University of Washington researchers have reported another advance in research on connecting two brains via an electronic interface, a year after they showed it was possible. The original study, performed by Andrea Stocco and Rajesh Rao on themselves in August 2013, stimulated a part of one's brain when a certain thought pattern was detected in the other's. The result: one person thought about moving a finger, and several blocks away, the other's finger moved. But testing on oneself isn't exactly a foolproof methodology, so over the last year Stocco and Rao repeated the experiment with three other pairs of subjects.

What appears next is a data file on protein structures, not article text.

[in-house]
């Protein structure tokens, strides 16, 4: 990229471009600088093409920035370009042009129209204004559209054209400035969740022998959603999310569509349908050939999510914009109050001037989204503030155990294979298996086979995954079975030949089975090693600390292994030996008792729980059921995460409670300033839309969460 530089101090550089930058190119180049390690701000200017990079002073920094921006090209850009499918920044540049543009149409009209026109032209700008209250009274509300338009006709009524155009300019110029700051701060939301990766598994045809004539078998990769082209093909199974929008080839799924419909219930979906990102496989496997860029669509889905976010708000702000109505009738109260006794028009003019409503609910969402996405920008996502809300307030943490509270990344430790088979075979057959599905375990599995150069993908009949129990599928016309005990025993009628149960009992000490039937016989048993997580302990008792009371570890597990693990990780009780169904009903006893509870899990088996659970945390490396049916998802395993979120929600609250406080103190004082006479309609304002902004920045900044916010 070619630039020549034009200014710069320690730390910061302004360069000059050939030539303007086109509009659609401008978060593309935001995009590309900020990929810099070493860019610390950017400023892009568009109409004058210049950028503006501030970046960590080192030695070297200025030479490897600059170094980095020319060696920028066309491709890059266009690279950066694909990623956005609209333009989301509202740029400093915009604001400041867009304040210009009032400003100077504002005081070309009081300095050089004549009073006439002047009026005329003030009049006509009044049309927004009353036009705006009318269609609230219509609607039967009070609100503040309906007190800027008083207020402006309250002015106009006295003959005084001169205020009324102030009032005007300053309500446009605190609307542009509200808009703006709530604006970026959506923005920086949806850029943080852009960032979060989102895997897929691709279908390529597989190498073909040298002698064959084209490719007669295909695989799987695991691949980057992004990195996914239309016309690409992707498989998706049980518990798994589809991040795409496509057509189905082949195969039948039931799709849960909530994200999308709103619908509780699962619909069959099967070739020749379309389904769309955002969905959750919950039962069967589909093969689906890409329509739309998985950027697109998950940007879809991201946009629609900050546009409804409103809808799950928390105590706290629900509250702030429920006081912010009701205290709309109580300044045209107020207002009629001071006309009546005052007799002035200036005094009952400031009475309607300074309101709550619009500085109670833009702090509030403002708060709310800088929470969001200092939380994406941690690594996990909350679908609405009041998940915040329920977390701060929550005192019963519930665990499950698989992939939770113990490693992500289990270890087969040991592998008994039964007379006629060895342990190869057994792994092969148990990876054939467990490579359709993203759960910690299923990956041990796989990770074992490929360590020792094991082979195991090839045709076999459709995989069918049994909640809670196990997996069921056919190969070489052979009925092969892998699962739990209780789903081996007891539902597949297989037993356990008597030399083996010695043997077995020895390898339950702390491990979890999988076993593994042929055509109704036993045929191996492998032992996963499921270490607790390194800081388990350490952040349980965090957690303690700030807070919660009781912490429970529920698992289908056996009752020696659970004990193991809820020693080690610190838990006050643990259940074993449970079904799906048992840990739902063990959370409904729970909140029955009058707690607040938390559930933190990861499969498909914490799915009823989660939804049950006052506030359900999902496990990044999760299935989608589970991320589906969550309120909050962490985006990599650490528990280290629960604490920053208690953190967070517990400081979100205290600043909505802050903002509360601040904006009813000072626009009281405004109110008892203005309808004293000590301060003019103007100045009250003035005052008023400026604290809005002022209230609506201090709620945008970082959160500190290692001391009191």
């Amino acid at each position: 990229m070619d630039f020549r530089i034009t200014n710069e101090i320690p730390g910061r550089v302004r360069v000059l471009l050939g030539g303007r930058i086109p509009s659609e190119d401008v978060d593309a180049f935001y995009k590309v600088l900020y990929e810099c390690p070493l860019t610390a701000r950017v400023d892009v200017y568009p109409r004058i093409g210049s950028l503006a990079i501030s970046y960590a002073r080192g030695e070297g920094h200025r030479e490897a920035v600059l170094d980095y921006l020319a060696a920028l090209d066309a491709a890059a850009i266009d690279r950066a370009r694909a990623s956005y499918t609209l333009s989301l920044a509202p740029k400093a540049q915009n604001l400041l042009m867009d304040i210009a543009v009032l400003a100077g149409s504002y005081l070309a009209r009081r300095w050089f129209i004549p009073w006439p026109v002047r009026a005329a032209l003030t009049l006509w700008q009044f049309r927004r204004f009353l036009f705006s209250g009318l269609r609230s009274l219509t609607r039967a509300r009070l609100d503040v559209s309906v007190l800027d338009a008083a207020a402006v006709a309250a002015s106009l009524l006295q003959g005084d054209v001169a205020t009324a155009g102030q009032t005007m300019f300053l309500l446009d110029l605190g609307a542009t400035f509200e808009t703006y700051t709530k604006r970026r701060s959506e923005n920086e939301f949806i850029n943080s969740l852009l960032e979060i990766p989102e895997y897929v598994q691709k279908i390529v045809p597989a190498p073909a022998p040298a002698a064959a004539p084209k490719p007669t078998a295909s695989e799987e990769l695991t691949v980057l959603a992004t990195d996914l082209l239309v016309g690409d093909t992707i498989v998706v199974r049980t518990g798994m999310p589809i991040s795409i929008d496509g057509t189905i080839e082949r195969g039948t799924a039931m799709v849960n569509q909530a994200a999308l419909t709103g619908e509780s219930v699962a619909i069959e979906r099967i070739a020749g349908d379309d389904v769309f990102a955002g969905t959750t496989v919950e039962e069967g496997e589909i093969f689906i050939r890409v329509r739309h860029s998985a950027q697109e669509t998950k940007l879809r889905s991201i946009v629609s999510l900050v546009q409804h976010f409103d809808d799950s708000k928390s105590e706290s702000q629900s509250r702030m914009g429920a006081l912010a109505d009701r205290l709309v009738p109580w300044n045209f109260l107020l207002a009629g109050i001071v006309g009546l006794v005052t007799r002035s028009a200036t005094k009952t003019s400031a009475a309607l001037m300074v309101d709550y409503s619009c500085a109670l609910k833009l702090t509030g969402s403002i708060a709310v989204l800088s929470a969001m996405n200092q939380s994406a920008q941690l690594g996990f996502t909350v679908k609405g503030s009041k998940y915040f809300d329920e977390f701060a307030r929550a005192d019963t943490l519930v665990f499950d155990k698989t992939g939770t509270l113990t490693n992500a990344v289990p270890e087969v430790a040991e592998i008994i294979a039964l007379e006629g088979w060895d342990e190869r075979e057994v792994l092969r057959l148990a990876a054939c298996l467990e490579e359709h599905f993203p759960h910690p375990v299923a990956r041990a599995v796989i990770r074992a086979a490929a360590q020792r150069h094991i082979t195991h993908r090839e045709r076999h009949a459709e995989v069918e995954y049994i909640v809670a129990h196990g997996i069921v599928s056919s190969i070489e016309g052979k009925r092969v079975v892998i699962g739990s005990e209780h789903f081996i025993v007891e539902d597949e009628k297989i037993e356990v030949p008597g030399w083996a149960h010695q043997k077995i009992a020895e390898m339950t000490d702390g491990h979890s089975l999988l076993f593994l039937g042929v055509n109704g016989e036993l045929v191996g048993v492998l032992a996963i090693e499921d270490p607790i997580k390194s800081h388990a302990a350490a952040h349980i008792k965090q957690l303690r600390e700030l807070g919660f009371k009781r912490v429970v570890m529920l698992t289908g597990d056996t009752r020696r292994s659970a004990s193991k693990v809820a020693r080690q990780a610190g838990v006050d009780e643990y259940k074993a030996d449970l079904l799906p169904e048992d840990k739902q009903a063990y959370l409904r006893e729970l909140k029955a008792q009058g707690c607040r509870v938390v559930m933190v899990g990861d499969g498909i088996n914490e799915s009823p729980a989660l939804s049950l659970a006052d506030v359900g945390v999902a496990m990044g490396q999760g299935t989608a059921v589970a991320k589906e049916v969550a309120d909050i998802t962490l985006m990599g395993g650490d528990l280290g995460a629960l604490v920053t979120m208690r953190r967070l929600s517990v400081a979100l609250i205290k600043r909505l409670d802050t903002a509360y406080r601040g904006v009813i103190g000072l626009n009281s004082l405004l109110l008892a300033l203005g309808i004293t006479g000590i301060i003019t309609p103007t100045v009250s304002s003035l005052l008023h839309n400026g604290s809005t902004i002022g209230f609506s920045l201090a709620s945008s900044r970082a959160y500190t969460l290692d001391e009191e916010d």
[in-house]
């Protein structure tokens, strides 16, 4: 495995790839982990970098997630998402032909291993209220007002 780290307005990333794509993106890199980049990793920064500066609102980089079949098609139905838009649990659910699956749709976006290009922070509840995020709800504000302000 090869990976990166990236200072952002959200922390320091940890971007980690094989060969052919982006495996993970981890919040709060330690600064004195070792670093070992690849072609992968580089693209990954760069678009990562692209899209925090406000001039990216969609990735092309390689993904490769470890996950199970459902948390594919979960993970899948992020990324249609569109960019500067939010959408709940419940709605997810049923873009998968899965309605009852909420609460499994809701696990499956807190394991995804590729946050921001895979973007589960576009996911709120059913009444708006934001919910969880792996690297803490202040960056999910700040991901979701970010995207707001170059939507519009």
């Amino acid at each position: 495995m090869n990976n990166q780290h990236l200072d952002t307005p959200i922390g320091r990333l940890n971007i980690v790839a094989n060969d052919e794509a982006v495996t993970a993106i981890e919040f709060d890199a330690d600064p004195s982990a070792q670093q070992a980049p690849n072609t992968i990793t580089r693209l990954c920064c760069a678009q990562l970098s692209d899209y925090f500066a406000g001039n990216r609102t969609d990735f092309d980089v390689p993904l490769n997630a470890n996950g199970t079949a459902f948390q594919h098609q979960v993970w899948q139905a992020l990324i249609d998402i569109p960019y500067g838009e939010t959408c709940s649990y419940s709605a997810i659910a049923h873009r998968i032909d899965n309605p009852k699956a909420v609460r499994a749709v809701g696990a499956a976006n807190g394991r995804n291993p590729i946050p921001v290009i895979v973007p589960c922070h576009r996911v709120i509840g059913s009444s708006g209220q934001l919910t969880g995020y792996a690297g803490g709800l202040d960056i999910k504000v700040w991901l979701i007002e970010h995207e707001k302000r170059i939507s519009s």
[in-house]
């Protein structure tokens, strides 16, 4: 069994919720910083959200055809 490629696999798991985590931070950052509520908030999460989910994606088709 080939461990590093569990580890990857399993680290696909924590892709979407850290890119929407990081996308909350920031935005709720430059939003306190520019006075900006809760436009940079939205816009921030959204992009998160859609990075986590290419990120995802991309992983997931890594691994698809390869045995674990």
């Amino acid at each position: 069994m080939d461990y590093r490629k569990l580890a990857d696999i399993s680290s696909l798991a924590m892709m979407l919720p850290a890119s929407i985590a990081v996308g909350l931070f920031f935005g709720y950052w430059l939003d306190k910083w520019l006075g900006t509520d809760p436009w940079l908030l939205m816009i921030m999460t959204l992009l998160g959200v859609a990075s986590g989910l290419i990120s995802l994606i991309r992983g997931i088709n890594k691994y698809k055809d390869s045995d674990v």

It worked, but accuracy was far from perfect, largely because of participants' difficulty in forming the correct thought pattern to send the finger movement signal to their partners. Having shown that the system at least works somewhat on other people, the researchers plan to expand into other types of thoughts: visual signals, sounds or more complex movements. The study appeared Wednesday in the journal PLoS One, and the team has received a $1 million grant from the W.M. Keck foundation to further explore the field.
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